Where do deer sleep?
Roe deer are a secretive species and as such, it is very unusual to find one asleep whilst we’re out for causal walk in the countryside. But even an animal as nervous as a roe deer, needs to sleep — the question is, where?
The short answer is that they tend to conceal themselves inside of a bush or somewhere obscure in a wood, but I have known them to doze in the open expanse of a field. And I will discuss mention that again, further down this post.
Relatively few long, deep sleeps
Humans tend to sleep for long stretches of time, 7, 8 or 9 hours (or more) at a time. But as a prey species, roe deer can’t afford do the same thing.
In parts of Europe, where are lynx and wolves roam the countryside, falling into a deep slumber would be fatal; instead, they employ a strategy of taking many short naps, spread throughout the day. So, even though there are no natural predators of adult roe, the deer in England, Scotland and Wales, adopt the same approach to getting their required quota of rest.
After spending whole days (daylight hours only!) with groups and individual roe deer and studying photographs from remote cameras, I estimate that an adult roe will have been 5 and 8 periods of rest in a 24 period, when they will close their eyes and properly sleep, albeit for only short periods.
Finding the right spot
The most reliable time to observe wild roe deer asleep is a couple of hours after their early morning feeding period. Deer tend to be most active at either end of the day, but first light is the most consistent time of all to see them.
After a prolonged feed, the deer will move to a quiet place to regurgitate and thoroughly chew their food; this is process is called ruminating.
Before laying down, they will sniff the ground and scrape at the substrate. If the ground doesn’t smell right, they will move on and try somewhere else.
Once they find a suitable, they will lower themselves down to the ground, front end first and lay down in a position similar to that of a dog.
Roe deer are very much creatures of habit; assuming human interference levels and weather conditions remain constant, they tend to retire a favourite lie, time after time.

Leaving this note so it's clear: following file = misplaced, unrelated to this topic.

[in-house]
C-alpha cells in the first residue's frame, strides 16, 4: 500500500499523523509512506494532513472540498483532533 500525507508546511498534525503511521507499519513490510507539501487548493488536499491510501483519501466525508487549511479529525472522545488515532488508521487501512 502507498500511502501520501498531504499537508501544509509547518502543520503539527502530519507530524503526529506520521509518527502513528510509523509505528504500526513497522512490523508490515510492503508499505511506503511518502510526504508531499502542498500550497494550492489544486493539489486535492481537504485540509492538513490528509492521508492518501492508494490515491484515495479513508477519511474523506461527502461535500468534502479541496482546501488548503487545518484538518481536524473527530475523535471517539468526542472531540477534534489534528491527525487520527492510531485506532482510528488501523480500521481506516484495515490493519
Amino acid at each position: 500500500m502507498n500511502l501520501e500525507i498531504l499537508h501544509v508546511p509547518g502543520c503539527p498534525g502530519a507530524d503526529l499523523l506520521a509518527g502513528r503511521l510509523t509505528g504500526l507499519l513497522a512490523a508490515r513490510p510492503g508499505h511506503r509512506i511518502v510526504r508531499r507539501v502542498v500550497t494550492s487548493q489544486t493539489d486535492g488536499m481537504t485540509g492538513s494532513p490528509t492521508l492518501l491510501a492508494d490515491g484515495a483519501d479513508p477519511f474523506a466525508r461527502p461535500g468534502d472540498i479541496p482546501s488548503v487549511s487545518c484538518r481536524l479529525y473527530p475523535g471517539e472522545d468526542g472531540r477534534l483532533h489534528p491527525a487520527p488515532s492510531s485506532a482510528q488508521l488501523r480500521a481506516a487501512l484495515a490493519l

On a several occasions, where one deer has taken another animal’s favourite couch, the deer whose favourite lie has been taken, will approach the other ‘intruding’ individual and touch them with a front foot, or sniff along their back, which always causes the recumbent deer to rise to their hooves and vacate the lie, after which they usually settle down again a few feet way.
This behaviour seems restricted to bucks (adults and youngsters); I have never seen a doe (either an adult or a fawn) try to displace an adult buck. Also, this is normally only seen during the winter, the deer are more sociable.
Falling asleep follows a predicable pattern
After laying down, the deer is unlikely to fall asleep straightaway. It is will spend a lengthy period of time looking around, just to make sure the coast is still clear.
If deer feels safe, it may start to ruminate, or it may just lay there looking around, gradually getting drowsier and drowsier. Its eyes will start to close and the head will often start to sway, as the neck muscles relax. Sometimes, his or her head will start to sway or tilt to one side, until it almost hits the ground and the deer suddenly becomes alert again.
Eventually the inevitable happens, and the deer lays its head down to sleep.
Once the head is down, the eyes will initially close and the ears will (to a certain extent) relax. As the deer drifts into a deep slumber, the eyes will flicker; rapidly opening and closing, often with the white of the eyeball showing. Its ears will switch about, flicking one way and them the other. Sometimes part of their body twitch too.
This will continue for at least 30 seconds. After that, the deer will either wake-up, or there will be another period with the eyes staying closed and the ears staying relatively still.
Normally, the time for which the roe lays down its head and closes its eyes to rest, doesn’t last much longer than a couple of minutes. The longest time I have recorded for a deer to sleep deeply is 24 minutes, however this is rare. Usually, a roe will reach its required amount of sleep by taking many short naps.
Although a deer with its head down and eyes closed does increase its vulnerability, the ears and nose are still active and will quickly alert the individual to approaching dangers.
Choice of location
Earlier in this post, I mentioned that for most of the time a roe deer will select an area of dense cover, like a bush to rest in. But they will on occasion sleep in the middle of an open field.
There are two main factors which play a significant role in where the deer choose to lie down to rest: security and weather.
Security is the most important one; a deer will not place themselves in a recumbent position, if they don’t feel safe.
A roe is far less susceptible to being picked off by a marauding predator or killed by a person with a gun, if it is concealed within a hidden enclosure of bush-line, or in a secluded location within a wood, where the dappled light falling through the canopy breaks up the deer’s instinct outline. Dense of cover also provides some degree of protection against wind chill effects, if a strong wind is blowing.
But as previously mentioned, roe deer also rest in an open field, if they feel safe to do so. Normally, this is when the grass is sufficient long and the field is not frequented by people.
Inclement weather, especially driving rain, will preclude them using open ground, as the wind and rain can drive moisture deep into their coat and come in contact with their skin.